The autumn leaves are falling like rain. Although my neighbors are all barbarians and you, you are a thousand miles away, there are always two cups at my table.

T’ang Dynasty poem

Ten thousand flowers in spring, the moon in autumn, a cool breeze in summer, snow in winter. If your mind isn't clouded by unnecessary things, this is the best season of your life.

~ Wu-men ~


Monday, September 12, 2005

The 36 Strategies: #6, Feint east, strike west


The 36 strategies is a famous text from Asia, second only to the Art of War by Sun Tzu. Any literate Asian is familiar with the 36 strategies, not so much to try and manipulate others, but to recognise when someone is trying to apply these strategies on them!

For this reason along, they are worth the time and trouble to study. I don't know about you, but I'm not planning any hostile takeovers of multibillion dollar companies this week, but I do want to make it to the weekend with my peace of mind relatively intact. That's what the nuts and bolts of studying strategy is about: you and I getting through our daily lives, despite the efforts of some of those around us.

6. Feint east, strike west

You spread misleading information about your intentions, or make false suggestions, in order to induce the opponent to concentrate his defenses on one front and thereby leave another front vulnerable to attack.

A very famous example is from WWII. A phantom army was built around Gen. Patton in England, prior to the D-Day invasion. He had fake tanks, fake barracks, fake radio traffic. This was all set up to give the impression that he would lead the invasion near Cherbourg, which is the closest part of France to England. So convinced were the Germans that Patton was going to lead the heavy blow, that they delayed for weeks after the D-Day invasion, before transferring troops away from defending Cherbourg, waiting for an invasion by Gen Patton that never came.

To sum up the first six of the 36 Strategies:

1. Sneak across an ocean in broad daylight

This means to create a front that eventually becomes imbued with an atmosphere or impression of familiarity, within which the strategist may maneuver unseen while all eyes are trained to see obvious familiarities.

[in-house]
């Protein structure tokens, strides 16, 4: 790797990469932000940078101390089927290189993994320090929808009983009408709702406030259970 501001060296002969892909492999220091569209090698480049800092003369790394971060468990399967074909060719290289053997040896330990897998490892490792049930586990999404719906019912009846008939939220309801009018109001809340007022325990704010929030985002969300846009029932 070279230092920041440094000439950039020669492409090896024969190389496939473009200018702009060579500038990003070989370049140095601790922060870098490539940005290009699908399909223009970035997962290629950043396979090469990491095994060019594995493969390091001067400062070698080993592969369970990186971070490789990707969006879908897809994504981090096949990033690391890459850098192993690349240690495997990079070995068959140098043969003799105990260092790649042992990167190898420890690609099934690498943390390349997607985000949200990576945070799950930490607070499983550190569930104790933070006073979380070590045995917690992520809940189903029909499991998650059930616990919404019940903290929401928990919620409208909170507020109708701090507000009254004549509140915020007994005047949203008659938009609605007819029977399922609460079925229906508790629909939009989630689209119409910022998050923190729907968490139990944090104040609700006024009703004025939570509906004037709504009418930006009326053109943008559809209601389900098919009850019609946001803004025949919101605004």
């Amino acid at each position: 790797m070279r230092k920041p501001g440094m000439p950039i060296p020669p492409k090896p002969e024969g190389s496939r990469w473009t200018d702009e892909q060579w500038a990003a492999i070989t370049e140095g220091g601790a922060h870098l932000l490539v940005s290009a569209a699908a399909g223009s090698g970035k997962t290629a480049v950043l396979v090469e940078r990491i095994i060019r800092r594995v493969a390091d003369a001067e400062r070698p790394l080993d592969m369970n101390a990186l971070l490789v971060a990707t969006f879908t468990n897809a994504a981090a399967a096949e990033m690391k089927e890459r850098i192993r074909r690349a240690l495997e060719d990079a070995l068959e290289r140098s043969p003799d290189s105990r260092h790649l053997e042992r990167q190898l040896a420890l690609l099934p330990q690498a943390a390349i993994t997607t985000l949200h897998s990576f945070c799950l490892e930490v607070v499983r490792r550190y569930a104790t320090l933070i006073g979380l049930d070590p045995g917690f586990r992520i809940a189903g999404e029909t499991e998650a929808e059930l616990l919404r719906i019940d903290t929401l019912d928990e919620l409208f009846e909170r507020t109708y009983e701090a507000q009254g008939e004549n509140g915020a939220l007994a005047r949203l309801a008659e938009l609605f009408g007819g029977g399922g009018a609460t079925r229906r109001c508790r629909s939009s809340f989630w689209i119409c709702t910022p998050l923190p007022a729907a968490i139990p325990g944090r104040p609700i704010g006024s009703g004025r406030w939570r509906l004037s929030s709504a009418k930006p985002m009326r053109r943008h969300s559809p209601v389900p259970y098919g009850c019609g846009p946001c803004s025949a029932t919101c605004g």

2. Surround one state to save another.

When a strong group is about to take over a weaker group, a third part can "have it's cake and eat it too," gaining a good reputation by attacking the aggressor in apparent behalf of the defender, and also eventually absorb the weakened defender to boot, without incurring the same opprobrium that would be leveled at outright aggression.

3. Borrow a sword to kill another

When one side in a conflict is weakening, it may draw it's own friends into battle, thus delivering a blow to it's enemy while conserving it's own strength.

4. Face the weary in a condition of ease

You force others to expend energy while you preserve yours. You tire opponents out by sending them on wild goose chases, or by making them come to your from far away while you stand your ground.

5. Plunge into a fire to pull off a robbery

You use others' troubles as opportunities to gain something for yourself.

6. Feint east, strike west

You spread misleading information about your intentions, or make false suggestions, in order to induce the opponent to concentrate his defenses on one front and thereby leave another front vulnerable to attack.

You might find a theme running through these first six strategies. The way they are organized, there are six broad categories of six strategies each. The six categories are:

ONE: Stratagems When Commanding Superiority
TWO: Stratagems For Confrontation
THREE: Stratagems For Attack
FOUR: Stratagems For Confused Situations
FIVE: Stratagems For Gaining Ground
SIX: Stratagems For Desperate Straits

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